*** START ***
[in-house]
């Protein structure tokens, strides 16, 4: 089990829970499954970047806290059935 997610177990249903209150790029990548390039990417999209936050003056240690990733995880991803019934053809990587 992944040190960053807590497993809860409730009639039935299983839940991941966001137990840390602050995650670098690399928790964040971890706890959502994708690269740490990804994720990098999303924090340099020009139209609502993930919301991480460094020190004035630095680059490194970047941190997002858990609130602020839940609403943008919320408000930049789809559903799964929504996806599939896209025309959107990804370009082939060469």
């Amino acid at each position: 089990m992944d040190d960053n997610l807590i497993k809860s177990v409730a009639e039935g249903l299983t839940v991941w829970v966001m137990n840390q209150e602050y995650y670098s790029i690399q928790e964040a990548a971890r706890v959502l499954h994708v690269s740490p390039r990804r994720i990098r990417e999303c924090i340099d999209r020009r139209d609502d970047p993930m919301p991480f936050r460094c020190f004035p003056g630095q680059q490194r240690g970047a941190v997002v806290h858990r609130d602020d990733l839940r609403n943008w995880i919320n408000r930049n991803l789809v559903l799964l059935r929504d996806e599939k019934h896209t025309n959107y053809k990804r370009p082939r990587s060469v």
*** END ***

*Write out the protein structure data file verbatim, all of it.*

[in-house]
């Protein structure tokens, strides 16, 4: 089990829970499954970047806290059935 997610177990249903209150790029990548390039990417999209936050003056240690990733995880991803019934053809990587 992944040190960053807590497993809860409730009639039935299983839940991941966001137990840390602050995650670098690399928790964040971890706890959502994708690269740490990804994720990098999303924090340099020009139209609502993930919301991480460094020190004035630095680059490194970047941190997002858990609130602020839940609403943008919320408000930049789809559903799964929504996806599939896209025309959107990804370009082939060469």
């Amino acid at each position: 089990m992944d040190d960053n997610l807590i497993k809860s177990v409730a009639e039935g249903l299983t839940v991941w829970v966001m137990n840390q209150e602050y995650y670098s790029i690399q928790e964040a990548a971890r706890v959502l499954h994708v690269s740490p390039r990804r994720i990098r990417e999303c924090i340099d999209r020009r139209d609502d970047p993930m919301p991480f936050r460094c020190f004035p003056g630095q680059q490194r240690g970047a941190v997002v806290h858990r609130d602020d990733l839940r609403n943008w995880i919320n408000r930049n991803l789809v559903l799964l059935r929504d996806e599939k019934h896209t025309n959107y053809k990804r370009p082939r990587s060469v």